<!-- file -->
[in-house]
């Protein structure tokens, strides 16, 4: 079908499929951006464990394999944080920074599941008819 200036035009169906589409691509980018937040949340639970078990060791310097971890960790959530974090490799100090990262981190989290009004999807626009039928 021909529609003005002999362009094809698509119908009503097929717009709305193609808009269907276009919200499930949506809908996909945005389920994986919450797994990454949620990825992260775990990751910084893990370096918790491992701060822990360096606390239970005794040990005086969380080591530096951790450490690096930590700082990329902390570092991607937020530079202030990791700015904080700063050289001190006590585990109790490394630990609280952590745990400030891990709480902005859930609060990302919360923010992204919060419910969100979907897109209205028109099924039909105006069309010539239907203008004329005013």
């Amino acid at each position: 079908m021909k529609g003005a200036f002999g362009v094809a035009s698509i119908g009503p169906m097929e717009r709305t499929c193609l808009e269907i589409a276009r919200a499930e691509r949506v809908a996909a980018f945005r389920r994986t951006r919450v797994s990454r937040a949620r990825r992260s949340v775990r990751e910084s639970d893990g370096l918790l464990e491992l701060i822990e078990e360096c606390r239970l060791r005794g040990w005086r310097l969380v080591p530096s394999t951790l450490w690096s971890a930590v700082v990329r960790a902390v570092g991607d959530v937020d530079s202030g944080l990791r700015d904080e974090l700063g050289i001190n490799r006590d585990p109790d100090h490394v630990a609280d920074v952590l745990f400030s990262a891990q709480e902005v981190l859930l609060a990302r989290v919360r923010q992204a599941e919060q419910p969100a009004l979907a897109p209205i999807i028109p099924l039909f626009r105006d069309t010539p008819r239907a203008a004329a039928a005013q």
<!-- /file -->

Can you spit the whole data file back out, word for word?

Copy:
[in-house]
């Protein structure tokens, strides 16, 4: 079908499929951006464990394999944080920074599941008819 200036035009169906589409691509980018937040949340639970078990060791310097971890960790959530974090490799100090990262981190989290009004999807626009039928 021909529609003005002999362009094809698509119908009503097929717009709305193609808009269907276009919200499930949506809908996909945005389920994986919450797994990454949620990825992260775990990751910084893990370096918790491992701060822990360096606390239970005794040990005086969380080591530096951790450490690096930590700082990329902390570092991607937020530079202030990791700015904080700063050289001190006590585990109790490394630990609280952590745990400030891990709480902005859930609060990302919360923010992204919060419910969100979907897109209205028109099924039909105006069309010539239907203008004329005013």
């Amino acid at each position: 079908m021909k529609g003005a200036f002999g362009v094809a035009s698509i119908g009503p169906m097929e717009r709305t499929c193609l808009e269907i589409a276009r919200a499930e691509r949506v809908a996909a980018f945005r389920r994986t951006r919450v797994s990454r937040a949620r990825r992260s949340v775990r990751e910084s639970d893990g370096l918790l464990e491992l701060i822990e078990e360096c606390r239970l060791r005794g040990w005086r310097l969380v080591p530096s394999t951790l450490w690096s971890a930590v700082v990329r960790a902390v570092g991607d959530v937020d530079s202030g944080l990791r700015d904080e974090l700063g050289i001190n490799r006590d585990p109790d100090h490394v630990a609280d920074v952590l745990f400030s990262a891990q709480e902005v981190l859930l609060a990302r989290v919360r923010q992204a599941e919060q419910p969100a009004l979907a897109p209205i999807i028109p099924l039909f626009r105006d069309t010539p008819r239907a203008a004329a039928a005013q």